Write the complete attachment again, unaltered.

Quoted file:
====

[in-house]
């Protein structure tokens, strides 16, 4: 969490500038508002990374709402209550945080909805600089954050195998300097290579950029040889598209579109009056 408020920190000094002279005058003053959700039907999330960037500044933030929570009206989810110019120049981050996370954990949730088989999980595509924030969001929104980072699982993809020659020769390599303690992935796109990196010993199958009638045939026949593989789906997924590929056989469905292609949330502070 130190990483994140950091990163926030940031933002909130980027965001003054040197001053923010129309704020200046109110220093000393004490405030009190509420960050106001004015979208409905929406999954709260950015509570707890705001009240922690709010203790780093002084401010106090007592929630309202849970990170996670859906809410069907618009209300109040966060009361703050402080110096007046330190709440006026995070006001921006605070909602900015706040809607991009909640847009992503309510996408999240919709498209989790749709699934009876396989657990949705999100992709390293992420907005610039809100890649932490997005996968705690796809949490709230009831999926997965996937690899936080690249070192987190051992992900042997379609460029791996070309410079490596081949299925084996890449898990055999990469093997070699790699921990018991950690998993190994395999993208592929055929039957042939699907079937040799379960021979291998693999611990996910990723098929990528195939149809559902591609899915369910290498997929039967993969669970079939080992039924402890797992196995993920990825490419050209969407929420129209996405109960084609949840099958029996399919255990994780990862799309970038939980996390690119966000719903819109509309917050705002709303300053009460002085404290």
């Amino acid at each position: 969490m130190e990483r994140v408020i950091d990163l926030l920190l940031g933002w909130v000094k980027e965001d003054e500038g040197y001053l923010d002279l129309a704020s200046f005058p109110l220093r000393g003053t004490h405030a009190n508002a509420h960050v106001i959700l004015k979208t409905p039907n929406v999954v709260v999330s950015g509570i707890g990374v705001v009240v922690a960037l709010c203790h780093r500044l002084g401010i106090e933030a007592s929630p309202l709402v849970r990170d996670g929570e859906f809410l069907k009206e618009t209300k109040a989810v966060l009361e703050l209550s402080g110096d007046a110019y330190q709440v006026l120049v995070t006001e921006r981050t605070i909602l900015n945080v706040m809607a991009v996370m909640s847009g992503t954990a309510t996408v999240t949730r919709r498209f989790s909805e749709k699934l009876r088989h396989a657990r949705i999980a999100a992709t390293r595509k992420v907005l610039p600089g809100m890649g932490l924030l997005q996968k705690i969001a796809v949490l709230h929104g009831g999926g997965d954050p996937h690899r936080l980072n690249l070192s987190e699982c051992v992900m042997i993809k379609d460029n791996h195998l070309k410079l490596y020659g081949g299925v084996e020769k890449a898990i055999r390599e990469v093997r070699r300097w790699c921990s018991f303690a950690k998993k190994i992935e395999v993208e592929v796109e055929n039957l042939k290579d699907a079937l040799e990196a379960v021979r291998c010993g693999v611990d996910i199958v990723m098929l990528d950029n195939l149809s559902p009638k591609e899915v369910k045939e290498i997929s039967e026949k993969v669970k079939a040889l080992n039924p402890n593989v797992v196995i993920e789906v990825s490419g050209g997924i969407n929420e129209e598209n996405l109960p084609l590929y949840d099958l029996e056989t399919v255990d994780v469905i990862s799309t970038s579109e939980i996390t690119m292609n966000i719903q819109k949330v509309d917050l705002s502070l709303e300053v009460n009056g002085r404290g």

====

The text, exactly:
[in-house]
């Protein structure tokens, strides 16, 4: 969490500038508002990374709402209550945080909805600089954050195998300097290579950029040889598209579109009056 408020920190000094002279005058003053959700039907999330960037500044933030929570009206989810110019120049981050996370954990949730088989999980595509924030969001929104980072699982993809020659020769390599303690992935796109990196010993199958009638045939026949593989789906997924590929056989469905292609949330502070 130190990483994140950091990163926030940031933002909130980027965001003054040197001053923010129309704020200046109110220093000393004490405030009190509420960050106001004015979208409905929406999954709260950015509570707890705001009240922690709010203790780093002084401010106090007592929630309202849970990170996670859906809410069907618009209300109040966060009361703050402080110096007046330190709440006026995070006001921006605070909602900015706040809607991009909640847009992503309510996408999240919709498209989790749709699934009876396989657990949705999100992709390293992420907005610039809100890649932490997005996968705690796809949490709230009831999926997965996937690899936080690249070192987190051992992900042997379609460029791996070309410079490596081949299925084996890449898990055999990469093997070699790699921990018991950690998993190994395999993208592929055929039957042939699907079937040799379960021979291998693999611990996910990723098929990528195939149809559902591609899915369910290498997929039967993969669970079939080992039924402890797992196995993920990825490419050209969407929420129209996405109960084609949840099958029996399919255990994780990862799309970038939980996390690119966000719903819109509309917050705002709303300053009460002085404290």
């Amino acid at each position: 969490m130190e990483r994140v408020i950091d990163l926030l920190l940031g933002w909130v000094k980027e965001d003054e500038g040197y001053l923010d002279l129309a704020s200046f005058p109110l220093r000393g003053t004490h405030a009190n508002a509420h960050v106001i959700l004015k979208t409905p039907n929406v999954v709260v999330s950015g509570i707890g990374v705001v009240v922690a960037l709010c203790h780093r500044l002084g401010i106090e933030a007592s929630p309202l709402v849970r990170d996670g929570e859906f809410l069907k009206e618009t209300k109040a989810v966060l009361e703050l209550s402080g110096d007046a110019y330190q709440v006026l120049v995070t006001e921006r981050t605070i909602l900015n945080v706040m809607a991009v996370m909640s847009g992503t954990a309510t996408v999240t949730r919709r498209f989790s909805e749709k699934l009876r088989h396989a657990r949705i999980a999100a992709t390293r595509k992420v907005l610039p600089g809100m890649g932490l924030l997005q996968k705690i969001a796809v949490l709230h929104g009831g999926g997965d954050p996937h690899r936080l980072n690249l070192s987190e699982c051992v992900m042997i993809k379609d460029n791996h195998l070309k410079l490596y020659g081949g299925v084996e020769k890449a898990i055999r390599e990469v093997r070699r300097w790699c921990s018991f303690a950690k998993k190994i992935e395999v993208e592929v796109e055929n039957l042939k290579d699907a079937l040799e990196a379960v021979r291998c010993g693999v611990d996910i199958v990723m098929l990528d950029n195939l149809s559902p009638k591609e899915v369910k045939e290498i997929s039967e026949k993969v669970k079939a040889l080992n039924p402890n593989v797992v196995i993920e789906v990825s490419g050209g997924i969407n929420e129209e598209n996405l109960p084609l590929y949840d099958l029996e056989t399919v255990d994780v469905i990862s799309t970038s579109e939980i996390t690119m292609n966000i719903q819109k949330v509309d917050l705002s502070l709303e300053v009460n009056g002085r404290g």